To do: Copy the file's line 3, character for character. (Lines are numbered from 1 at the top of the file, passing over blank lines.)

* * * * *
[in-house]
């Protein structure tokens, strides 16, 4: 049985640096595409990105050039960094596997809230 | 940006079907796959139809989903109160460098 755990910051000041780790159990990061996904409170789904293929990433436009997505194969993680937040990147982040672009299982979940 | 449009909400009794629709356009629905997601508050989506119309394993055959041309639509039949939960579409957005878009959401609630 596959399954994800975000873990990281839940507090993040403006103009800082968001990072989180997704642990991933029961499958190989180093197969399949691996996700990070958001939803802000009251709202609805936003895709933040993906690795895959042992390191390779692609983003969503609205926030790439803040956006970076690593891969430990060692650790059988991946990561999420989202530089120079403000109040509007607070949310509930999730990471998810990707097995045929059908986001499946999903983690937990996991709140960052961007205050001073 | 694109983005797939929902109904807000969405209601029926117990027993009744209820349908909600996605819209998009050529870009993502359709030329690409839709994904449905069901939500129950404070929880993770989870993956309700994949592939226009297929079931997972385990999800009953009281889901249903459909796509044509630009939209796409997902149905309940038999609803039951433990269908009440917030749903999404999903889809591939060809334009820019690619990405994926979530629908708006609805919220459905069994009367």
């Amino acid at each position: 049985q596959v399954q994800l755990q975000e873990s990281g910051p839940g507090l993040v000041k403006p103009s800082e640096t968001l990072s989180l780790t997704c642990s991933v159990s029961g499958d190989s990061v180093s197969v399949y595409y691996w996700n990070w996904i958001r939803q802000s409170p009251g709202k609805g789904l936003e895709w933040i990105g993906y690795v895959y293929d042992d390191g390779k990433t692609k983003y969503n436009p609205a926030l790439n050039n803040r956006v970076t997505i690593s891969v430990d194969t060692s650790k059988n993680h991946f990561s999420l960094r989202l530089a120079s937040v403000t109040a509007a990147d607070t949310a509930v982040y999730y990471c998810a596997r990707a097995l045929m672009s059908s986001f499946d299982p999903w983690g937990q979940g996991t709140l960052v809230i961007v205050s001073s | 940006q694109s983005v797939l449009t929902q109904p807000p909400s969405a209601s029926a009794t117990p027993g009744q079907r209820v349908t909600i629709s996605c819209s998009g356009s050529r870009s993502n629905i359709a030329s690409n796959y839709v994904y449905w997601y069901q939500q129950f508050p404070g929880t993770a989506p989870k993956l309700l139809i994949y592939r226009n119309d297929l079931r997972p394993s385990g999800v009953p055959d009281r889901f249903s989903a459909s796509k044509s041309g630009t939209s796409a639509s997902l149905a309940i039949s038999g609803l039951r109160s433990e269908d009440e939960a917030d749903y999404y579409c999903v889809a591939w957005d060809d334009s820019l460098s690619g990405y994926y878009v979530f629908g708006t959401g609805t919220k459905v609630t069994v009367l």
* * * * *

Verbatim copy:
């Amino acid at each position: 049985q596959v399954q994800l755990q975000e873990s990281g910051p839940g507090l993040v000041k403006p103009s800082e640096t968001l990072s989180l780790t997704c642990s991933v159990s029961g499958d190989s990061v180093s197969v399949y595409y691996w996700n990070w996904i958001r939803q802000s409170p009251g709202k609805g789904l936003e895709w933040i990105g993906y690795v895959y293929d042992d390191g390779k990433t692609k983003y969503n436009p609205a926030l790439n050039n803040r956006v970076t997505i690593s891969v430990d194969t060692s650790k059988n993680h991946f990561s999420l960094r989202l530089a120079s937040v403000t109040a509007a990147d607070t949310a509930v982040y999730y990471c998810a596997r990707a097995l045929m672009s059908s986001f499946d299982p999903w983690g937990q979940g996991t709140l960052v809230i961007v205050s001073s | 940006q694109s983005v797939l449009t929902q109904p807000p909400s969405a209601s029926a009794t117990p027993g009744q079907r209820v349908t909600i629709s996605c819209s998009g356009s050529r870009s993502n629905i359709a030329s690409n796959y839709v994904y449905w997601y069901q939500q129950f508050p404070g929880t993770a989506p989870k993956l309700l139809i994949y592939r226009n119309d297929l079931r997972p394993s385990g999800v009953p055959d009281r889901f249903s989903a459909s796509k044509s041309g630009t939209s796409a639509s997902l149905a309940i039949s038999g609803l039951r109160s433990e269908d009440e939960a917030d749903y999404y579409c999903v889809a591939w957005d060809d334009s820019l460098s690619g990405y994926y878009v979530f629908g708006t959401g609805t919220k459905v609630t069994v009367l």